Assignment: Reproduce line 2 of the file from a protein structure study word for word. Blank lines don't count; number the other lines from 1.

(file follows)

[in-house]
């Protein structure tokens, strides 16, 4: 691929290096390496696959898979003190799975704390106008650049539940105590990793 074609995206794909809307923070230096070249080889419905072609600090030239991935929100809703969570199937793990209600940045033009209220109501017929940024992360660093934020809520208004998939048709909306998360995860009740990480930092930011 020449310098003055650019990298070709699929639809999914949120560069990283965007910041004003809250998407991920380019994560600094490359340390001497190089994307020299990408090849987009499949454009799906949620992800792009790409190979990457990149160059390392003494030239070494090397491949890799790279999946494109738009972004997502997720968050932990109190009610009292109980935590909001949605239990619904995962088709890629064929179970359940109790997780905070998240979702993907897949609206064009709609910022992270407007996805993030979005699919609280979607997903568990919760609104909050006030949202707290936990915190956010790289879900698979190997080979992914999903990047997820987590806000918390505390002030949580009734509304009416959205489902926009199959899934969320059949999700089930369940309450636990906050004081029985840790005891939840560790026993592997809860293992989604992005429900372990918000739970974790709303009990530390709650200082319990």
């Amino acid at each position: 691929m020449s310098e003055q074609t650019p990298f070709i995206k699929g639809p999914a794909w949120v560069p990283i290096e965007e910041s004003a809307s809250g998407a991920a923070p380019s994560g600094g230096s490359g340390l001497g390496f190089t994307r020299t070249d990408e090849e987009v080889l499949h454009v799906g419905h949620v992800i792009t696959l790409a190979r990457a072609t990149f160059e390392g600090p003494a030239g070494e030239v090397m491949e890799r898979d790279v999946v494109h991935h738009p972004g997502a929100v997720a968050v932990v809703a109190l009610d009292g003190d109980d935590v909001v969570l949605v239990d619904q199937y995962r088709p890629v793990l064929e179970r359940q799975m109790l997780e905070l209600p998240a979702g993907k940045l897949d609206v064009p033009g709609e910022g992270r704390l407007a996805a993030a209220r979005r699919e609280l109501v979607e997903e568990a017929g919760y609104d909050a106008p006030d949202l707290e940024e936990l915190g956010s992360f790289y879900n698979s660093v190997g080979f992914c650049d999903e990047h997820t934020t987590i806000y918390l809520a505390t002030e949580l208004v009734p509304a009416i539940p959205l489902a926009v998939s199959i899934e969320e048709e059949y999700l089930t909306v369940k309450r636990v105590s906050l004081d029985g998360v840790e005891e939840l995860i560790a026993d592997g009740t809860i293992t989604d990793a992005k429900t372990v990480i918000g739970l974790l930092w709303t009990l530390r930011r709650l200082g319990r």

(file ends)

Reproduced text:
């Protein structure tokens, strides 16, 4: 691929290096390496696959898979003190799975704390106008650049539940105590990793 074609995206794909809307923070230096070249080889419905072609600090030239991935929100809703969570199937793990209600940045033009209220109501017929940024992360660093934020809520208004998939048709909306998360995860009740990480930092930011 020449310098003055650019990298070709699929639809999914949120560069990283965007910041004003809250998407991920380019994560600094490359340390001497190089994307020299990408090849987009499949454009799906949620992800792009790409190979990457990149160059390392003494030239070494090397491949890799790279999946494109738009972004997502997720968050932990109190009610009292109980935590909001949605239990619904995962088709890629064929179970359940109790997780905070998240979702993907897949609206064009709609910022992270407007996805993030979005699919609280979607997903568990919760609104909050006030949202707290936990915190956010790289879900698979190997080979992914999903990047997820987590806000918390505390002030949580009734509304009416959205489902926009199959899934969320059949999700089930369940309450636990906050004081029985840790005891939840560790026993592997809860293992989604992005429900372990918000739970974790709303009990530390709650200082319990």